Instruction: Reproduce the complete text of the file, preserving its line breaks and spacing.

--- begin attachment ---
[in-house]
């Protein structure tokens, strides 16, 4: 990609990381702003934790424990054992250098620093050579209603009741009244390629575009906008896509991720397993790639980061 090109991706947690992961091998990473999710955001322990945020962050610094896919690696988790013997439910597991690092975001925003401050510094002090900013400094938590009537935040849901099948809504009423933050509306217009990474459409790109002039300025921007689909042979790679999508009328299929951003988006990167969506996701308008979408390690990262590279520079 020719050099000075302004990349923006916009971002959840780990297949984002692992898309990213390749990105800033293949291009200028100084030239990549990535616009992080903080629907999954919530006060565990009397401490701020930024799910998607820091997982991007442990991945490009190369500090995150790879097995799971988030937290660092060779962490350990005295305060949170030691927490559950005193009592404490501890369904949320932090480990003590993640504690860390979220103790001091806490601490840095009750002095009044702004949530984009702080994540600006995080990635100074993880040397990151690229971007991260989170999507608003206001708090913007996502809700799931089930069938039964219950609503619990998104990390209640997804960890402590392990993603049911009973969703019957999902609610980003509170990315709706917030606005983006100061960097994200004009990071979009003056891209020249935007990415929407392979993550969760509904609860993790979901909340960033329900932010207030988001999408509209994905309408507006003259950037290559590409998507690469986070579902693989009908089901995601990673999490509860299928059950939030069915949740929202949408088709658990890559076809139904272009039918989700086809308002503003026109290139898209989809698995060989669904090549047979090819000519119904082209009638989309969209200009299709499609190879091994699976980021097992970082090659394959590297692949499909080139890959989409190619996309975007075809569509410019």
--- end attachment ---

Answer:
[in-house]
């Protein structure tokens, strides 16, 4: 990609990381702003934790424990054992250098620093050579209603009741009244390629575009906008896509991720397993790639980061 090109991706947690992961091998990473999710955001322990945020962050610094896919690696988790013997439910597991690092975001925003401050510094002090900013400094938590009537935040849901099948809504009423933050509306217009990474459409790109002039300025921007689909042979790679999508009328299929951003988006990167969506996701308008979408390690990262590279520079 020719050099000075302004990349923006916009971002959840780990297949984002692992898309990213390749990105800033293949291009200028100084030239990549990535616009992080903080629907999954919530006060565990009397401490701020930024799910998607820091997982991007442990991945490009190369500090995150790879097995799971988030937290660092060779962490350990005295305060949170030691927490559950005193009592404490501890369904949320932090480990003590993640504690860390979220103790001091806490601490840095009750002095009044702004949530984009702080994540600006995080990635100074993880040397990151690229971007991260989170999507608003206001708090913007996502809700799931089930069938039964219950609503619990998104990390209640997804960890402590392990993603049911009973969703019957999902609610980003509170990315709706917030606005983006100061960097994200004009990071979009003056891209020249935007990415929407392979993550969760509904609860993790979901909340960033329900932010207030988001999408509209994905309408507006003259950037290559590409998507690469986070579902693989009908089901995601990673999490509860299928059950939030069915949740929202949408088709658990890559076809139904272009039918989700086809308002503003026109290139898209989809698995060989669904090549047979090819000519119904082209009638989309969209200009299709499609190879091994699976980021097992970082090659394959590297692949499909080139890959989409190619996309975007075809569509410019």